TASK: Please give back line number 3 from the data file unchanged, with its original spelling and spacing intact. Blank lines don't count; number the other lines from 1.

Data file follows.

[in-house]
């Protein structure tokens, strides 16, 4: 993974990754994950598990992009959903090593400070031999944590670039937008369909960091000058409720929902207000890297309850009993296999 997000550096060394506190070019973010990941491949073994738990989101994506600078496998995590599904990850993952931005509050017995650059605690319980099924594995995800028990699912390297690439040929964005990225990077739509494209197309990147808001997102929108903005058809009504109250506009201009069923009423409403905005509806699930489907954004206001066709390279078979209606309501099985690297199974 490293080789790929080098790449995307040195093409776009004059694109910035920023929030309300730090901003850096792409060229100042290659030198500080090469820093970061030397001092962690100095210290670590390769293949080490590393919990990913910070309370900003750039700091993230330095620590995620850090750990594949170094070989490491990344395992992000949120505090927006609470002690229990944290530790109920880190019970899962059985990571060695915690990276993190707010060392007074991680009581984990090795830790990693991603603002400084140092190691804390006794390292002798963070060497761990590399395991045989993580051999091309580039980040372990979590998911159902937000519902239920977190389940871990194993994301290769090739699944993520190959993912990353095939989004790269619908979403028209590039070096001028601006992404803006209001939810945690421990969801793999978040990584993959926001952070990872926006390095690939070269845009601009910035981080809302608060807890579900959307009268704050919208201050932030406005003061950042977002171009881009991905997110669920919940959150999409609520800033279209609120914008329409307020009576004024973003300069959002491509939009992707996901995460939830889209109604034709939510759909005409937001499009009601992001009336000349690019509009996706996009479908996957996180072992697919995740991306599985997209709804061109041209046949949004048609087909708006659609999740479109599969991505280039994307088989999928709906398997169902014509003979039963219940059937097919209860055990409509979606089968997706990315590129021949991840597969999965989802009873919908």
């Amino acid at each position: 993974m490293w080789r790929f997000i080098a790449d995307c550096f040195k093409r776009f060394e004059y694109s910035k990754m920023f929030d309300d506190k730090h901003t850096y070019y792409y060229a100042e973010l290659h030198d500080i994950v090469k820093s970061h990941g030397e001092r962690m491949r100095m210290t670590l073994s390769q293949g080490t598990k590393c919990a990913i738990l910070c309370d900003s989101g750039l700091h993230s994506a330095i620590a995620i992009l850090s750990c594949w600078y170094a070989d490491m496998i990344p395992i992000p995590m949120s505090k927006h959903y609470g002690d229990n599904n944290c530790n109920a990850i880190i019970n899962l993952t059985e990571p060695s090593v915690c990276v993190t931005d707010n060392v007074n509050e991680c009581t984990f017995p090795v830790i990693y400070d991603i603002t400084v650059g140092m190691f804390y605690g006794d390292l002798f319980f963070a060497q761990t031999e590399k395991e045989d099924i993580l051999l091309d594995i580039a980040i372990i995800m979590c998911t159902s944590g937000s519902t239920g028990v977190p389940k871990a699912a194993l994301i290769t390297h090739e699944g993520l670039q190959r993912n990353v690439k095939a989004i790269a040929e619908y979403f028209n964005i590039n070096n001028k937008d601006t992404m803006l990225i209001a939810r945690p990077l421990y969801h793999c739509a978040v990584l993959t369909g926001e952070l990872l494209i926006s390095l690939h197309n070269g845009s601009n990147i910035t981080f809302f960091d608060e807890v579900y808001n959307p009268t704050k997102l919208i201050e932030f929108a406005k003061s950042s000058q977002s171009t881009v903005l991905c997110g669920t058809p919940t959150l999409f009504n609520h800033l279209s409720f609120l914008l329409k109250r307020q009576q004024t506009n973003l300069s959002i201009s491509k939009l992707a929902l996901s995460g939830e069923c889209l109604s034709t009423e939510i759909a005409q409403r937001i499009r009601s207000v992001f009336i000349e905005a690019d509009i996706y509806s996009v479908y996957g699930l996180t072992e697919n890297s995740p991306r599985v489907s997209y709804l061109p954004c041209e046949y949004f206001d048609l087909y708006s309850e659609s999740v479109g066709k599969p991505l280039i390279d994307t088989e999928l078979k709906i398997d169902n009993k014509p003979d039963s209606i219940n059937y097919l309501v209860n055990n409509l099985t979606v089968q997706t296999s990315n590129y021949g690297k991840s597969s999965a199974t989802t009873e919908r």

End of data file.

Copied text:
């Amino acid at each position: 993974m490293w080789r790929f997000i080098a790449d995307c550096f040195k093409r776009f060394e004059y694109s910035k990754m920023f929030d309300d506190k730090h901003t850096y070019y792409y060229a100042e973010l290659h030198d500080i994950v090469k820093s970061h990941g030397e001092r962690m491949r100095m210290t670590l073994s390769q293949g080490t598990k590393c919990a990913i738990l910070c309370d900003s989101g750039l700091h993230s994506a330095i620590a995620i992009l850090s750990c594949w600078y170094a070989d490491m496998i990344p395992i992000p995590m949120s505090k927006h959903y609470g002690d229990n599904n944290c530790n109920a990850i880190i019970n899962l993952t059985e990571p060695s090593v915690c990276v993190t931005d707010n060392v007074n509050e991680c009581t984990f017995p090795v830790i990693y400070d991603i603002t400084v650059g140092m190691f804390y605690g006794d390292l002798f319980f963070a060497q761990t031999e590399k395991e045989d099924i993580l051999l091309d594995i580039a980040i372990i995800m979590c998911t159902s944590g937000s519902t239920g028990v977190p389940k871990a699912a194993l994301i290769t390297h090739e699944g993520l670039q190959r993912n990353v690439k095939a989004i790269a040929e619908y979403f028209n964005i590039n070096n001028k937008d601006t992404m803006l990225i209001a939810r945690p990077l421990y969801h793999c739509a978040v990584l993959t369909g926001e952070l990872l494209i926006s390095l690939h197309n070269g845009s601009n990147i910035t981080f809302f960091d608060e807890v579900y808001n959307p009268t704050k997102l919208i201050e932030f929108a406005k003061s950042s000058q977002s171009t881009v903005l991905c997110g669920t058809p919940t959150l999409f009504n609520h800033l279209s409720f609120l914008l329409k109250r307020q009576q004024t506009n973003l300069s959002i201009s491509k939009l992707a929902l996901s995460g939830e069923c889209l109604s034709t009423e939510i759909a005409q409403r937001i499009r009601s207000v992001f009336i000349e905005a690019d509009i996706y509806s996009v479908y996957g699930l996180t072992e697919n890297s995740p991306r599985v489907s997209y709804l061109p954004c041209e046949y949004f206001d048609l087909y708006s309850e659609s999740v479109g066709k599969p991505l280039i390279d994307t088989e999928l078979k709906i398997d169902n009993k014509p003979d039963s209606i219940n059937y097919l309501v209860n055990n409509l099985t979606v089968q997706t296999s990315n590129y021949g690297k991840s597969s999965a199974t989802t009873e919908r």